CC Sabathia. There hasn’t been much that is negative to say about CC’s first season as a Yankee but his final regular season appearance was horrible. Those of us who could count had already calculated that the Yankees didn’t want any situations in the playoffs where they would need to call on more than 3 of their rotation. The thought that their no. 1 guy was going to fall apart at the last moment was too much to bear. Thankfully, Sabathia was "business as usual" by the time the first playoff series began.
David Robertson. Given the periods during the season when Robertson was out of the reckoning, there were those who were surprised to see him facing the Twins at all. That his first ever post-season appearance saw him come into the game with the scores tied and that (despite one wobble) he closed the game out with the win suggests that this guy has what it takes to be a fixture in the Yankees bullpen.
Andy Pettitte. Pettitte was another to step up to the mark and deliver the goods in the ALDS despite a poor performance in the last week of the season. Don’t know why I think this is surprising, he’s been doing it for years!!
The Yankees last few games of the regular season were ones to be got through and hope for a minimum of injuries. The Division Series is tricky simply because being only five games long, it can be argued that the team who have had to play right down to the wire to qualify quite often go into game 1 with the highest level of momentum. However, this year despite the Yankees bats falling quiet , there were to be no upsets and the Twins were seen off in three games.
|New York Yankees – Batting – Month – October (Regular Season)|
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New York Yankees – Batting – Month – October (American League Division Series)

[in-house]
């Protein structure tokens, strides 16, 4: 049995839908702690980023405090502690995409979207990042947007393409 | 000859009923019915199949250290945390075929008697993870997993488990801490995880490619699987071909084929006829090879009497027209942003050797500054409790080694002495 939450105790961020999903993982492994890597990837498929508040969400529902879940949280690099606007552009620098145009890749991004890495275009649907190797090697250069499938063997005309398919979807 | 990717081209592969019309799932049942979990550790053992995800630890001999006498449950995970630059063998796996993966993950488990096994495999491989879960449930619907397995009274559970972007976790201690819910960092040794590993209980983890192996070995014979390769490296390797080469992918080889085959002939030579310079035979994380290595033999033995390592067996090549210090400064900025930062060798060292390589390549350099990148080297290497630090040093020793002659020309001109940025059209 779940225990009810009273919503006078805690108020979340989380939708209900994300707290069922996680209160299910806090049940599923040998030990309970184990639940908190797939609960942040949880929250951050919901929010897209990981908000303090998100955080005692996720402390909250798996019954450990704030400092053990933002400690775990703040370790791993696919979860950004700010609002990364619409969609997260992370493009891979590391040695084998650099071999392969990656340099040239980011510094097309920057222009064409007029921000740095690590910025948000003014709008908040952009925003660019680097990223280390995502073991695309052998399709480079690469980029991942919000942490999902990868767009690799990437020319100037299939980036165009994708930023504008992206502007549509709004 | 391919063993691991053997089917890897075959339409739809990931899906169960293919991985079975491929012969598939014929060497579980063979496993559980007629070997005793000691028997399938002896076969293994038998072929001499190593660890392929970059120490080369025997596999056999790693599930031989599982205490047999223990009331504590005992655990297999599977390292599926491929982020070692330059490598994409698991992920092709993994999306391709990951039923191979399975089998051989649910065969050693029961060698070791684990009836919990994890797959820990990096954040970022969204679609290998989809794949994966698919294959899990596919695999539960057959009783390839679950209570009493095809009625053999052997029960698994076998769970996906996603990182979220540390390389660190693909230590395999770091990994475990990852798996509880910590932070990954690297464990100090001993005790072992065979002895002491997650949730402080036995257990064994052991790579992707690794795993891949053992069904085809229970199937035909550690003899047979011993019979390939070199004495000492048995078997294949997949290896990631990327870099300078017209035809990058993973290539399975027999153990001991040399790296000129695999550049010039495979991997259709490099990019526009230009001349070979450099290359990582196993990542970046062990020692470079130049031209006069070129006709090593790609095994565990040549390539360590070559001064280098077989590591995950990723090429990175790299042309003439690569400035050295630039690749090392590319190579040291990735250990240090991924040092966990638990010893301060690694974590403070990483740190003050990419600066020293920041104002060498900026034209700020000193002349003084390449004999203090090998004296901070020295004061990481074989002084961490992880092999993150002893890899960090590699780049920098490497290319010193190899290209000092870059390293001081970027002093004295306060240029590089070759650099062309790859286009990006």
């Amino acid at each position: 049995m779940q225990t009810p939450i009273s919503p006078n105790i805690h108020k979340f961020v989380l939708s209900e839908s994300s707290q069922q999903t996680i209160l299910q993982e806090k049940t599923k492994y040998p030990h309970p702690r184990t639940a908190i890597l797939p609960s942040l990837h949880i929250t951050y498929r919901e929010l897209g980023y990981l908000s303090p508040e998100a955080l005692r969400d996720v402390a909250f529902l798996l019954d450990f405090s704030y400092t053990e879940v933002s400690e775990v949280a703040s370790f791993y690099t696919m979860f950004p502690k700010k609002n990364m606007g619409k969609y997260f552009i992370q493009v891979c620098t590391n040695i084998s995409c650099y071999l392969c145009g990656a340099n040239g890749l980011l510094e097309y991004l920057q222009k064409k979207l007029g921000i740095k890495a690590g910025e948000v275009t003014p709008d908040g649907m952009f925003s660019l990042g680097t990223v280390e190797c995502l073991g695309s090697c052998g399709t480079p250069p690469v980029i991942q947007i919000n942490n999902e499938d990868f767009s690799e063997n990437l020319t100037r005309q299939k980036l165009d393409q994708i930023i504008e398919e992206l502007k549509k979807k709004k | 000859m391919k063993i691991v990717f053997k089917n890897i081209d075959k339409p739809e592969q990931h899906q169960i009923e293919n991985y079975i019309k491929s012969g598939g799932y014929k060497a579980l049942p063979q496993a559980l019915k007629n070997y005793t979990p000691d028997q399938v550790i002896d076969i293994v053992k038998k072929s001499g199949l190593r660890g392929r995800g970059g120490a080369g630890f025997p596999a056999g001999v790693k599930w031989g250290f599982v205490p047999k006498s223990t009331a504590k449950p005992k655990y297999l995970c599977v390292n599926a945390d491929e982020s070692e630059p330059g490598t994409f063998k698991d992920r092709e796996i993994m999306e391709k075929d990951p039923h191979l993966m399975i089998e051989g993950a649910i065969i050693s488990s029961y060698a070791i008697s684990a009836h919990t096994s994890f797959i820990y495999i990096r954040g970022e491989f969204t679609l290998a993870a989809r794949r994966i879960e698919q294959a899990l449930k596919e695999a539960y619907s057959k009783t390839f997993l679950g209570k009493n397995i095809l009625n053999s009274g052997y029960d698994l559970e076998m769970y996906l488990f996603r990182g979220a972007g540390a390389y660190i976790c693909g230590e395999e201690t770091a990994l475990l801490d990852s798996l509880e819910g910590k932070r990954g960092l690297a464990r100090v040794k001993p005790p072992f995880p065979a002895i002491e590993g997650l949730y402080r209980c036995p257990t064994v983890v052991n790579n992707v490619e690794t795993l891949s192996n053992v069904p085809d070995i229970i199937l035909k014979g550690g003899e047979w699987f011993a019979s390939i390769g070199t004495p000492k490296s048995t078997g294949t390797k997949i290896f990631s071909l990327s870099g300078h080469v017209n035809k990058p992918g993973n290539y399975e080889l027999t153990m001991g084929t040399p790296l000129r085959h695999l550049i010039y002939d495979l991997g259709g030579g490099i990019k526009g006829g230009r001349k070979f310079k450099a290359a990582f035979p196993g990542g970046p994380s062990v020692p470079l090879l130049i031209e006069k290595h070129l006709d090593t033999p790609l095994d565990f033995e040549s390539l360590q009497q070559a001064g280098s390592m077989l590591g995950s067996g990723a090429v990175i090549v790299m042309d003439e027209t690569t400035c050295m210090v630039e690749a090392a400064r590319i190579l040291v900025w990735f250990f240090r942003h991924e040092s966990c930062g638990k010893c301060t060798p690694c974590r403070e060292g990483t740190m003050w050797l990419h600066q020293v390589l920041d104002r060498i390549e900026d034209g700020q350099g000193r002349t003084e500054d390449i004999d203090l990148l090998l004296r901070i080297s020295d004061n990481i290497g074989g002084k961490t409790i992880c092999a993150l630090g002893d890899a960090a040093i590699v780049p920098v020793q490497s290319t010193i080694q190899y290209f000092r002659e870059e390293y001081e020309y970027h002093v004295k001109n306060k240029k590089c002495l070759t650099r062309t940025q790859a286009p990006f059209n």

Alex Rodriguez. Rodriguez has hardly had the easiest season although much of the damage has been self-inflicted in one way or another. It also needs to be noted that of all the Yankees’ big names, he is the one who has most often fallen flat when it comes to these big occasions. How delightful then to see him hitting for average in games 160, 161 and 162 when the outcome didn’t matter and adding some much needed power when the ALDS came along.
Derek Jeter. Jeter, on the other hand, has been just what the sport needed all season. A great sportsman who produces consistently and is concerned about character and appearance. 2 doubles, 1 home run, 3 walks. As the Yankees had to scratch out runs Jeter was just the guy to help them achieve that goal.
Jorge Posada. Posada was quiet in the latter days of the season but he did what needed to be done in the post-season albeit by sparking a little controversy along the way.
Juan Miranda. Miranda was never going to be on the post-season roster but he used the opportunities that he got at the end of the regular season to further his ambition of being part of that squad in 2010. Just as he did at the close of 2008, he was able to bring both hitting-for-average and power to some rather lacklustre team performances.
Nick Swisher. Swisher is obviously a good clubhouse presence but he is also just about the streakiest player in the major leagues at this time and late October saw his bat fall very quiet once again.
Mark Teixeira. Teixeira has had a great season with the bat and defensively but in late October he went back to the form that he had shown in April.
Robinson Cano. Cano was one more who began to slumber as the season drew to a close and couldn’t be woken by the crowds of the ALDS.
Shelley Duncan. Another who was never going to play a part in the post-season but who had once last stab to make it as a Yankee after a good season at AAA. Expect his two at-bats against Tampa to be his last as a Yankee.
Ramiro Pena. Pena’s reward for the two hits in his last four at-bats of the season was to be left off the post-season roster just as his continually impressive play in the regular season so him demoted to AAA. Go figure……
Eric Hinske. Hinske on the other hand who looked over-matched most of the season would be included in the roster to face the Twins but never got off the bench. Useful selection.
Francisco Cervelli. And whilst I’m moaning at the Yankees failure to give opportunities to youth, let’s not forget Cervelli who has a future with the Yankees and …….
Jose Molina. ……..who does not. Cashman and Girardi went with Molina. No disrespect to Jose who has done a very good job backing up Posada during his time with the Yankees but that time is over and Cervelli needs to be tested in the big situation.